Bahrami A (2020) Which Aligner Software is the Best for Our Study?. J Genet Genome Res 7:048. doi.org/10.23937/2378-3648/1410048

Short Report | OPEN ACCESS DOI: 10.23937/2378-3648/1410048

Which Aligner Software is the Best for Our Study?

Abolfazl Bahrami*

Department of Animal Science, University College of Agriculture and Natural Resources, University of Tehran, Karaj, Iran


Aligners are the most important software used in the field of Transcriptomics studies and related fields. In the recent study, almost all the aligners could be configured to give good results, but still, researchers and scientists who use such software face challenges in choosing accurate, sensitive, requiring fewer hardware facilities and ultimately appropriate with their research goals. We try to clarify the various challenges and misunderstandings, below.


Alignment is the first step in most RNA-seq analysis pipelines, and the accuracy of downstream analyses depends heavily on it. Many algorithms have been developed for this alignment step. Due to the increasing growth in the use of aligning and mapping software, this software has become particularly important. This seemingly worthless issue but it is confusing and difficult to compare results from different approaches. We performed a comprehensive benchmarking of 4 popular and common aligners and compared default with optimized parameters. Another thing that should be considered is how robust the results are to different parameters. In the previous studies, almost all the aligners could be configured to give good results, but they differed in the performance of the default options [1], with HISAT2 (hierarchical indexing for spliced alignment of transcripts 2) looking pretty good in those terms [2]. We have to say though, we use HISAT2 a lot just because of how easy it is and how few resources it requires. Therefore, in this research, we have done a statistical analysis using SPSS software on simulated (The simulation engine BEERS [3] was used to generate simulated data. Data were generated for human. Each data set consists of 15 million 100-base paired-end strand-specific reads. The genomes used were Homo sapiens hg19. For human data, 30,000 transcript models were chosen at random) and real data in the GEO (Gene Expression Omnibus) database [4] (Supplementary Table 1 shows the accession number, number of samples and related study title of data used in this study that obtained from different experiments (~116 billion reads)). Some studies have shown related software in comparison with other software in terms of sensitivity, precision, run time and memory usage and shown HISAT2 is more acceptable (Supplementary Table 2) but it's not about the number of mapped reads and the power of other software. In this way, the most important of these software include HISAT2, TopHat2 [5] and STAR [6], and the other hand because HISAT2 uses the Bowtie2 [7] implementation, so we compared these four software in terms of mapping percentage averages (Supplementary Table 3).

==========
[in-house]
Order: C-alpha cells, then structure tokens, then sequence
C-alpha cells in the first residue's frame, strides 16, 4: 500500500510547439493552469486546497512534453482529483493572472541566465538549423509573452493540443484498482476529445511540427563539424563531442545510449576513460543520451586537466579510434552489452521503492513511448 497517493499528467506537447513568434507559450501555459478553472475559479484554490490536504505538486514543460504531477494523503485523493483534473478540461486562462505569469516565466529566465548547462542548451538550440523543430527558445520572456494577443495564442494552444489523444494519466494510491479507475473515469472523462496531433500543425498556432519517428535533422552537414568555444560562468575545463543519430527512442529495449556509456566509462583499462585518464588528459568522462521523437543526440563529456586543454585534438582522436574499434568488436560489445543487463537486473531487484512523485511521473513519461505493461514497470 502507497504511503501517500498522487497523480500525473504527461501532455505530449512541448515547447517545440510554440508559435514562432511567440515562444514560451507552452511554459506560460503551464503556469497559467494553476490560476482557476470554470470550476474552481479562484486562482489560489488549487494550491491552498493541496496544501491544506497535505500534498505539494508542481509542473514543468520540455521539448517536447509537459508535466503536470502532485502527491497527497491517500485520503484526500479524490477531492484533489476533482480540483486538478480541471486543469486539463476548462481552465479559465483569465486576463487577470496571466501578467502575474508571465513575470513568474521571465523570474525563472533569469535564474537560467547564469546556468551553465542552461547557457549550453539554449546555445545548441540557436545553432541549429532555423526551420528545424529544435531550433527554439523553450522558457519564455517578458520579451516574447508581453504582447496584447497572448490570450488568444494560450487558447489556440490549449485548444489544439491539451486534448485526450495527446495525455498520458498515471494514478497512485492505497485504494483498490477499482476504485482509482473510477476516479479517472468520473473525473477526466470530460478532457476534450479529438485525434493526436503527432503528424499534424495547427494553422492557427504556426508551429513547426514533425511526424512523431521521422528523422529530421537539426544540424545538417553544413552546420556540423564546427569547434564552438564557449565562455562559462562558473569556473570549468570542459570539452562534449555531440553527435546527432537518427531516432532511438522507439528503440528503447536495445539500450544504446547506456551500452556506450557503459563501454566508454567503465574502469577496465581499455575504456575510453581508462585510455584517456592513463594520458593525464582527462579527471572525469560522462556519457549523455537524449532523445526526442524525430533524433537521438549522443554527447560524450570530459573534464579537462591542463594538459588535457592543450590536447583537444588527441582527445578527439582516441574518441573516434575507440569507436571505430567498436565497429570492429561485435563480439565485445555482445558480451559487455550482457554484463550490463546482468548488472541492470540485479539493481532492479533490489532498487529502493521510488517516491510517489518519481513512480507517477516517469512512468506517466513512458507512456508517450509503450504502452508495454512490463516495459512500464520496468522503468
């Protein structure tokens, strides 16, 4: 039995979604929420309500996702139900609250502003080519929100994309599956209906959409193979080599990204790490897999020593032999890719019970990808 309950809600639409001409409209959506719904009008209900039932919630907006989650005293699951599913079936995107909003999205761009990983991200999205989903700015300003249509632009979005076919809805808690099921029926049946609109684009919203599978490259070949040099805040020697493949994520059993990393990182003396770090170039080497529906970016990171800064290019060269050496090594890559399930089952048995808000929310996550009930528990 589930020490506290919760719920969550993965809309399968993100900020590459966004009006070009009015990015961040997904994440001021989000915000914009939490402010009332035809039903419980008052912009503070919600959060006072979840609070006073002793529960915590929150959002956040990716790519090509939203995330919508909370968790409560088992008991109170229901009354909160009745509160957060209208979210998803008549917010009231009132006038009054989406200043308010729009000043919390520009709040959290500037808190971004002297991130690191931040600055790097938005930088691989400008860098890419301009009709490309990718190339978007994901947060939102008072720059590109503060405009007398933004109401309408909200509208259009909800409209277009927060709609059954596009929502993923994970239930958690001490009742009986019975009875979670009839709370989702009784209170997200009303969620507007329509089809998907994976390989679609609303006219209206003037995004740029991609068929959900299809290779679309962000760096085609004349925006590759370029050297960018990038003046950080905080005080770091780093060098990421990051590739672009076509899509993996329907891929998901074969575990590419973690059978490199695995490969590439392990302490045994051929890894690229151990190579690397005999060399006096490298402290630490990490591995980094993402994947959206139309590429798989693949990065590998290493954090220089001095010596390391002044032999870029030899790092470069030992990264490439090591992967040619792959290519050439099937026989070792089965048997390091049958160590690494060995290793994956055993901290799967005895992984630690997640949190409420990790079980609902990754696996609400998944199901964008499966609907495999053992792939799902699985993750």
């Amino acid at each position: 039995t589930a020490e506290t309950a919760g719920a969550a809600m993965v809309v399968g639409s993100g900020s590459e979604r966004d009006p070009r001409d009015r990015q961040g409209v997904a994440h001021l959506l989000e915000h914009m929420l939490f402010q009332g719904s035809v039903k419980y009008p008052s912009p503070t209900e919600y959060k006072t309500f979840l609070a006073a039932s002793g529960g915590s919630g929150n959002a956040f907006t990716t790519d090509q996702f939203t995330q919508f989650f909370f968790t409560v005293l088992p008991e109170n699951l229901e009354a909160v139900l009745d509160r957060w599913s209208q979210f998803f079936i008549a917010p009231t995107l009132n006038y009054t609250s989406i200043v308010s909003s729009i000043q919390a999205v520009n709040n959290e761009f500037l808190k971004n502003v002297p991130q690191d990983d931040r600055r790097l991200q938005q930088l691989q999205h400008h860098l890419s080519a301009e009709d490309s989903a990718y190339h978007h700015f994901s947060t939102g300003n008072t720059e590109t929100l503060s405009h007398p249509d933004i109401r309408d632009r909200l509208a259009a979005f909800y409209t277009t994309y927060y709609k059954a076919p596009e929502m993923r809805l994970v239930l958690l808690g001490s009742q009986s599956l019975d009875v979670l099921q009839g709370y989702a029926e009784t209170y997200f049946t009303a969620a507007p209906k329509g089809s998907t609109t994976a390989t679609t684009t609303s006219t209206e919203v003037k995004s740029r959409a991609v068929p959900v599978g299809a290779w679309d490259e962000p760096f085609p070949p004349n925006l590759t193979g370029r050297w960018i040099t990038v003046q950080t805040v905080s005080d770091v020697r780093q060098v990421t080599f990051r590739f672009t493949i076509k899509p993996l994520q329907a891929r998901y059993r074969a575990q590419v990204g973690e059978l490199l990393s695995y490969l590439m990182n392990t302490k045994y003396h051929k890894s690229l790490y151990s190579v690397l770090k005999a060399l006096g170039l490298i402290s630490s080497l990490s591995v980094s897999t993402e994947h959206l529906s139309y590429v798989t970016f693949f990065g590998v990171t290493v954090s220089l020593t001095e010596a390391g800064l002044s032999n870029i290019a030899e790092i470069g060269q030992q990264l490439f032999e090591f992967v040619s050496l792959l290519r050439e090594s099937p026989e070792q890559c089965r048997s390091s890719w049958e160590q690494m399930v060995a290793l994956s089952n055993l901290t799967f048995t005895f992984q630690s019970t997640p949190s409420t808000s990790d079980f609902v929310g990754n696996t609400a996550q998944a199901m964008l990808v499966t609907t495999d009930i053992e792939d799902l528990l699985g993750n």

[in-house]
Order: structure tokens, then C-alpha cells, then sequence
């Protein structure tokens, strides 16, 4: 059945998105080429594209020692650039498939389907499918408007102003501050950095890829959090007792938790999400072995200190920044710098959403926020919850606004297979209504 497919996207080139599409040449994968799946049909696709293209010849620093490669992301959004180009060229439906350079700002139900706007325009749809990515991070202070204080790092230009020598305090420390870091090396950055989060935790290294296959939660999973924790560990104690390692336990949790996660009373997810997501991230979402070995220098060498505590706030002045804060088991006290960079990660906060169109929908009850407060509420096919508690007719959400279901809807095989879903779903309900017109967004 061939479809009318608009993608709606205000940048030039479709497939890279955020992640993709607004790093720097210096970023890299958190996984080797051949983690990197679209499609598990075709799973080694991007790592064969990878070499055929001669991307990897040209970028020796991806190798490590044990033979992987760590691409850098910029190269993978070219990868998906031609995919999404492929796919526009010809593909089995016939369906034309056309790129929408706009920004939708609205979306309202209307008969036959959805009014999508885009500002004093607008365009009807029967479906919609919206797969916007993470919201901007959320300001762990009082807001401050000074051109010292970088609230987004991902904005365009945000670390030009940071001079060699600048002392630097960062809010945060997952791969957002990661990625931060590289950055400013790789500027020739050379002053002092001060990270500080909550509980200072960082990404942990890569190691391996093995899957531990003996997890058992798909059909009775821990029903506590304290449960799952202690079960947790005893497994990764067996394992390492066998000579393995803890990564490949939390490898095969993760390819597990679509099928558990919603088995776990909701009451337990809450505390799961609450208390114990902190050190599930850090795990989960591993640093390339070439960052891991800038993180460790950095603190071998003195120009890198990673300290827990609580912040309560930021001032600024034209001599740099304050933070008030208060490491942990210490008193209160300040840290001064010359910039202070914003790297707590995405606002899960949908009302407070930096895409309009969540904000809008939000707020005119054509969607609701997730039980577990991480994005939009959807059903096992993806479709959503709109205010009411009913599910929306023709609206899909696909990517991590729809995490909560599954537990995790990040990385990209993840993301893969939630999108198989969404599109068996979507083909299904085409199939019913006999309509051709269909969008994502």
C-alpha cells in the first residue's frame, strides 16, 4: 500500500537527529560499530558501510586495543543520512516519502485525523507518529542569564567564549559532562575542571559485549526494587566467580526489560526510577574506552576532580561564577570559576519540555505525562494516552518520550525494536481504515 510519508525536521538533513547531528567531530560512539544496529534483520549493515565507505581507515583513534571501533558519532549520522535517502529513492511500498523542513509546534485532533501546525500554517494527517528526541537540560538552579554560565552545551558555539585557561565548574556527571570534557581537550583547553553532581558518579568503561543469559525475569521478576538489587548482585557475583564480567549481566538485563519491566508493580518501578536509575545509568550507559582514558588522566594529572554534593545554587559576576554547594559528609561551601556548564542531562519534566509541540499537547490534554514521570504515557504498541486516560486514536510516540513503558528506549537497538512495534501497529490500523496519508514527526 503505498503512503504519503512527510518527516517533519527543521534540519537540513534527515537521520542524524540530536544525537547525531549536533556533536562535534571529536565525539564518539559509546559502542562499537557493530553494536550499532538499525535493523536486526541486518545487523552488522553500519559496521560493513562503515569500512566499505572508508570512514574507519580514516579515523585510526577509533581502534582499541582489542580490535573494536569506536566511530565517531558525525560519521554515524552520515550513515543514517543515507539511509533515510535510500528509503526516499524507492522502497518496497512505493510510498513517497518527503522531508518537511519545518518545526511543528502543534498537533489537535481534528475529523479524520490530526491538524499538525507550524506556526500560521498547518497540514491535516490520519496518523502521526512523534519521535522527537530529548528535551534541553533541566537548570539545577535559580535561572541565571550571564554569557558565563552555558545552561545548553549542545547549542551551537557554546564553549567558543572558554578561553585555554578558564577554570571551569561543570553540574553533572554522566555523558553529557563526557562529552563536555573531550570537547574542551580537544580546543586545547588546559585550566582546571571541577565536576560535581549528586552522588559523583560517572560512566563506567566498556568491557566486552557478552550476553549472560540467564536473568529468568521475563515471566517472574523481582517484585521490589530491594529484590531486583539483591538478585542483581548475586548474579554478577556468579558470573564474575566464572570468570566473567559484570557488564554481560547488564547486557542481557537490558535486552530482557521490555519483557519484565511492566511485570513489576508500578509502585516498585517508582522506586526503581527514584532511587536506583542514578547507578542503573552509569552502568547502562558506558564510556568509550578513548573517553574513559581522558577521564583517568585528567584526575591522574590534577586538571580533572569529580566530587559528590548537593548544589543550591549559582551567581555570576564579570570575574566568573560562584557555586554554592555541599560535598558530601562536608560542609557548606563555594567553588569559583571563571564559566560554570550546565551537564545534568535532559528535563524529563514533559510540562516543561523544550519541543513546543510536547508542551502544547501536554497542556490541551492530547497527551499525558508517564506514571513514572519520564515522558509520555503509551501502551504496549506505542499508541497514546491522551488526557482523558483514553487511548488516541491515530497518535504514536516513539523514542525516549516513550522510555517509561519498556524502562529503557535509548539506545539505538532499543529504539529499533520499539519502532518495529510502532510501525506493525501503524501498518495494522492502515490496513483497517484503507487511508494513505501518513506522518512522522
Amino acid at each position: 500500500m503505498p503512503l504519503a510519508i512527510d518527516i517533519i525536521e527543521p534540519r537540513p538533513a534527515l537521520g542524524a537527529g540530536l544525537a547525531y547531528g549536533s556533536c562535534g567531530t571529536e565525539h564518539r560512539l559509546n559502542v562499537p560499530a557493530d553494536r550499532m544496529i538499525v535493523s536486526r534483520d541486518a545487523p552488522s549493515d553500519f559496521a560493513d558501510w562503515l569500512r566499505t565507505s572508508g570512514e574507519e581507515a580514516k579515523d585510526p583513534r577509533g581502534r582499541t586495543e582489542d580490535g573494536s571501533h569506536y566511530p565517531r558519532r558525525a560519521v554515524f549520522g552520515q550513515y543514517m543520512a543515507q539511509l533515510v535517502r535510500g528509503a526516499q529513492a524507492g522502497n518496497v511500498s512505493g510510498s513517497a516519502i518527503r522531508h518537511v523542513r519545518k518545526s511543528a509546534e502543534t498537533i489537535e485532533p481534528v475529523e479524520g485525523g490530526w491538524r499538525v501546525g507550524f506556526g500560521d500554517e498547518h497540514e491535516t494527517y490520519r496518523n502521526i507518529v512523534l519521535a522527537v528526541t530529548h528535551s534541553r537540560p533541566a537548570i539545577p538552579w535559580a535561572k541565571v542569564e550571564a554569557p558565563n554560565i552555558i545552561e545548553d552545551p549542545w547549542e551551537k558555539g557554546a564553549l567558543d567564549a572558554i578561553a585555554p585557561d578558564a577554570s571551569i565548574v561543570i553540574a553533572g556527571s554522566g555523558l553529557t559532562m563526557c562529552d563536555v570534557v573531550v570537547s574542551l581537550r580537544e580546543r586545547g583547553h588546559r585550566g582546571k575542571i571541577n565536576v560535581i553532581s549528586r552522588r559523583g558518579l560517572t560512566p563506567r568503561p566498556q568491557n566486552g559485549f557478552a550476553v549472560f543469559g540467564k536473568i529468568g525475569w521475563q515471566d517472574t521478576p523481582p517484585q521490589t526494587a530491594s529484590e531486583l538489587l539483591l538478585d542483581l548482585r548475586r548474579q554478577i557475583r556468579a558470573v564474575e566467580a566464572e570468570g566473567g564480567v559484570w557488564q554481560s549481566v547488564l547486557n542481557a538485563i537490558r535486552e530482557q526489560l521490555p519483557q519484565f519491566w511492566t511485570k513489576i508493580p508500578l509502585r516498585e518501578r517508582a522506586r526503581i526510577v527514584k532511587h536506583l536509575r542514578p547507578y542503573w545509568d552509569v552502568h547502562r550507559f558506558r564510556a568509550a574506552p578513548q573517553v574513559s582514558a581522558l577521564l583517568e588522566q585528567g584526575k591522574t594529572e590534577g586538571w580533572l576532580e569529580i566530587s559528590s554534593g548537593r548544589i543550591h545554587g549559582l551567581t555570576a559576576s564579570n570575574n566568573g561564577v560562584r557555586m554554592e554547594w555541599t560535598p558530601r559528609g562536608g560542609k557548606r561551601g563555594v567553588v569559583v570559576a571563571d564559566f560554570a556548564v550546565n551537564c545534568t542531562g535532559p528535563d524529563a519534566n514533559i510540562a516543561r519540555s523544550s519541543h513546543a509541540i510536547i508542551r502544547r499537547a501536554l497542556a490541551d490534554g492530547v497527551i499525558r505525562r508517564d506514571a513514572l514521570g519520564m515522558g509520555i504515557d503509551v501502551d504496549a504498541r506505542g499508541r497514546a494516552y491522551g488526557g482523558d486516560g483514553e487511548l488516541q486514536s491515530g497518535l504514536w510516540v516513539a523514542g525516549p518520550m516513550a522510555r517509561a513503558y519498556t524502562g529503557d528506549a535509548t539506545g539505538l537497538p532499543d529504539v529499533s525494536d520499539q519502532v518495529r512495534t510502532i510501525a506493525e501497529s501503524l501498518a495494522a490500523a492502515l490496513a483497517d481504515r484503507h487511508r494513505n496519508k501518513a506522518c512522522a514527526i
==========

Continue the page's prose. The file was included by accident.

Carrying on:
Supplementary Table 1: The accession number, number of samples and related study title of data used in this study that obtained from different experiments (~116 billion reads). View Supplementary Table 1

Supplementary Table 2: Comparison of studies. View Supplementary Table 2